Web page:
How right is your rental rate, really?

Of course, knowing you are helping with the ‘broken housing market’ is the ‘rasion d’etre’ for most landlords, but seeing your rental income hit your bank account has also helps with the warm fuzzy feeling.

However, with all the added costs associated with being a landlord in today’s market, how can you make sure that the amount that’s coming in doesn’t get swallowed up by the amount that’s going out – whilst avoiding being priced out of the market and putting a whole section of tenants off your property?

Research the local area

Whilst the rental market can be a great benchmark, don’t rely on it completely. You must take into account what tenants in your local areas are prepared to pay! Websites like Rightmove and Zoopla can give you a really good insight into what properties in your area are letting for, and putting in the time researching the local market can be invaluable in the long run.

As well as seeing what other properties are letting for, pay attention to how long they are staying on the market for as well. You may see three properties which are priced at £500 a month disappear within a week, whereas you may notice that a property priced at £700 hangs around for six weeks. This might suggest that the more expensive property is slightly overpriced, and tenants are less inclined to pay the steeper rent.

According to Homelet’s most recent Rental Index, the average rents across the UK look like this:

  • Scotland: £606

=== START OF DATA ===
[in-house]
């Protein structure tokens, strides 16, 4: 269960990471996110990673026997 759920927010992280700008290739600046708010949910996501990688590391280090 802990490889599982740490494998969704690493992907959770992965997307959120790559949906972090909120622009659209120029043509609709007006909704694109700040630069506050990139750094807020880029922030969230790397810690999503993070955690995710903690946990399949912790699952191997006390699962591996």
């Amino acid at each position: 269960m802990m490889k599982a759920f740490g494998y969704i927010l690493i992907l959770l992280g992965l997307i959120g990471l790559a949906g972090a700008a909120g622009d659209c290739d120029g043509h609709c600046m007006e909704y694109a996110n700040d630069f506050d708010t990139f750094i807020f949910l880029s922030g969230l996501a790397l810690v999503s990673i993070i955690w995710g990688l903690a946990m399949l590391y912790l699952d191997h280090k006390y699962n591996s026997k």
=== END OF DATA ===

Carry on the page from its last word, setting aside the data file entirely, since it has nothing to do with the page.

• North East: £527
  • Yorkshire and
  • Humber: £615
  • North West: £673
  • East Midlands: £583
  • West Midlands: £658
  • East of England: £893
  • Wales: £606
  • Northern Ireland: £602
  • South West: £791
  • South East: £989
  • Greater London: £1,497

Does your property have any features that would impact the rent?

It’s not always easy to find a property that perfectly mirrors yours though? You should after all take into account any factors that might impact the rental rate.

Is the property furnished?You can charge more for furnished
properties, especially in major cities where tenants are reluctant to lug about beds and wardrobes and prefer to travel light.

Are you willing to allow pets? Our recent research revealed that the biggest desire for tenants is to find a property that allows them to move in with their furry friends, so allowing pets could allow you to add a premium to the rent.

Are there good amenities nearby? Being close to local hotspots – especially good local schools -can really boost the desirability of
a property, and in turn, hike up the cost.

Are you on top of transport links?This is a major selling point, and something that shouldn’t be overlooked when you’re setting your rental rate. Don’t underestimate the joy of a short commute! Alternatively,
parking places are also a major plus, especially in built up areas.

Does your décor wow? Some rental properties can be a little shabby, so make yours stand out in the crowd and prospective tenants might be inclined to pay a little extra for a neat, clean finish.


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